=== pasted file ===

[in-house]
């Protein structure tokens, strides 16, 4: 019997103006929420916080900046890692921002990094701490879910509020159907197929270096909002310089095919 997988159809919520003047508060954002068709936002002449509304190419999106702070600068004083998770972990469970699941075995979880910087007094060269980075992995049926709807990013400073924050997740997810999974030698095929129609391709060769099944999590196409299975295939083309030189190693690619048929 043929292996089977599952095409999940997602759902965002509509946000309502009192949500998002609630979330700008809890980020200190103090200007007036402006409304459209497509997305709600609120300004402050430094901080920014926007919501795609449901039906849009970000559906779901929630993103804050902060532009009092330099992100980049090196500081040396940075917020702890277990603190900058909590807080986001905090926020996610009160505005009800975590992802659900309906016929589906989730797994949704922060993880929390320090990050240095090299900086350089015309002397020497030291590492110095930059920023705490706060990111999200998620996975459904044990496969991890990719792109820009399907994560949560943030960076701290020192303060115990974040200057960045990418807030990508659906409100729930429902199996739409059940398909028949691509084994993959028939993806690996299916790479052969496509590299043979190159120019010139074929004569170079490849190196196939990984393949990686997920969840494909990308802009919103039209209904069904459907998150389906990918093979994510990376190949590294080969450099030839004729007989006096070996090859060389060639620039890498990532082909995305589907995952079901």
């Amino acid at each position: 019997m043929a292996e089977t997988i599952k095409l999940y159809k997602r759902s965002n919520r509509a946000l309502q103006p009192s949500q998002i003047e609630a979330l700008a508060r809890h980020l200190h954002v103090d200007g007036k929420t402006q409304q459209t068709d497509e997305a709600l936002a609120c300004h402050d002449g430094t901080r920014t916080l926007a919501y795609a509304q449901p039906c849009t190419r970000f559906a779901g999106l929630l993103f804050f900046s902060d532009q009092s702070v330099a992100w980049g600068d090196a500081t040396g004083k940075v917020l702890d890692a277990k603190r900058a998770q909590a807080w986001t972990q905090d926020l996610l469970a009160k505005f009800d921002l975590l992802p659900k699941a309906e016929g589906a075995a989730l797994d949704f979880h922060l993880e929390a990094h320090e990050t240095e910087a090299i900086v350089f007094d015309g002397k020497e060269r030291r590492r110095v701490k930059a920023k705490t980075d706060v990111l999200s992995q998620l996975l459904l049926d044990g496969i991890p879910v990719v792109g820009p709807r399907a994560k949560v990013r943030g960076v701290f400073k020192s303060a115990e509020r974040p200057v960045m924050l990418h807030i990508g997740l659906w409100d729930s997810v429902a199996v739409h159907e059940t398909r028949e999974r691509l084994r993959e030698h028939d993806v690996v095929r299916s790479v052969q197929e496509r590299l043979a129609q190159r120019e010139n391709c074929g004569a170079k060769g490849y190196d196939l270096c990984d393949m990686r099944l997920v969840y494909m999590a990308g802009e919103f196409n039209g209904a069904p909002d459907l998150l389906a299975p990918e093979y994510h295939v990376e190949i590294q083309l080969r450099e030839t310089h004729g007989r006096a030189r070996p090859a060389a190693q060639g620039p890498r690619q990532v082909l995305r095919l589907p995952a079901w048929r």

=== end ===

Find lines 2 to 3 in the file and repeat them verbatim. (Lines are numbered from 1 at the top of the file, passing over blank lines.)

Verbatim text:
């Protein structure tokens, strides 16, 4: 019997103006929420916080900046890692921002990094701490879910509020159907197929270096909002310089095919 997988159809919520003047508060954002068709936002002449509304190419999106702070600068004083998770972990469970699941075995979880910087007094060269980075992995049926709807990013400073924050997740997810999974030698095929129609391709060769099944999590196409299975295939083309030189190693690619048929 043929292996089977599952095409999940997602759902965002509509946000309502009192949500998002609630979330700008809890980020200190103090200007007036402006409304459209497509997305709600609120300004402050430094901080920014926007919501795609449901039906849009970000559906779901929630993103804050902060532009009092330099992100980049090196500081040396940075917020702890277990603190900058909590807080986001905090926020996610009160505005009800975590992802659900309906016929589906989730797994949704922060993880929390320090990050240095090299900086350089015309002397020497030291590492110095930059920023705490706060990111999200998620996975459904044990496969991890990719792109820009399907994560949560943030960076701290020192303060115990974040200057960045990418807030990508659906409100729930429902199996739409059940398909028949691509084994993959028939993806690996299916790479052969496509590299043979190159120019010139074929004569170079490849190196196939990984393949990686997920969840494909990308802009919103039209209904069904459907998150389906990918093979994510990376190949590294080969450099030839004729007989006096070996090859060389060639620039890498990532082909995305589907995952079901």
């Amino acid at each position: 019997m043929a292996e089977t997988i599952k095409l999940y159809k997602r759902s965002n919520r509509a946000l309502q103006p009192s949500q998002i003047e609630a979330l700008a508060r809890h980020l200190h954002v103090d200007g007036k929420t402006q409304q459209t068709d497509e997305a709600l936002a609120c300004h402050d002449g430094t901080r920014t916080l926007a919501y795609a509304q449901p039906c849009t190419r970000f559906a779901g999106l929630l993103f804050f900046s902060d532009q009092s702070v330099a992100w980049g600068d090196a500081t040396g004083k940075v917020l702890d890692a277990k603190r900058a998770q909590a807080w986001t972990q905090d926020l996610l469970a009160k505005f009800d921002l975590l992802p659900k699941a309906e016929g589906a075995a989730l797994d949704f979880h922060l993880e929390a990094h320090e990050t240095e910087a090299i900086v350089f007094d015309g002397k020497e060269r030291r590492r110095v701490k930059a920023k705490t980075d706060v990111l999200s992995q998620l996975l459904l049926d044990g496969i991890p879910v990719v792109g820009p709807r399907a994560k949560v990013r943030g960076v701290f400073k020192s303060a115990e509020r974040p200057v960045m924050l990418h807030i990508g997740l659906w409100d729930s997810v429902a199996v739409h159907e059940t398909r028949e999974r691509l084994r993959e030698h028939d993806v690996v095929r299916s790479v052969q197929e496509r590299l043979a129609q190159r120019e010139n391709c074929g004569a170079k060769g490849y190196d196939l270096c990984d393949m990686r099944l997920v969840y494909m999590a990308g802009e919103f196409n039209g209904a069904p909002d459907l998150l389906a299975p990918e093979y994510h295939v990376e190949i590294q083309l080969r450099e030839t310089h004729g007989r006096a030189r070996p090859a060389a190693q060639g620039p890498r690619q990532v082909l995305r095919l589907p995952a079901w048929r």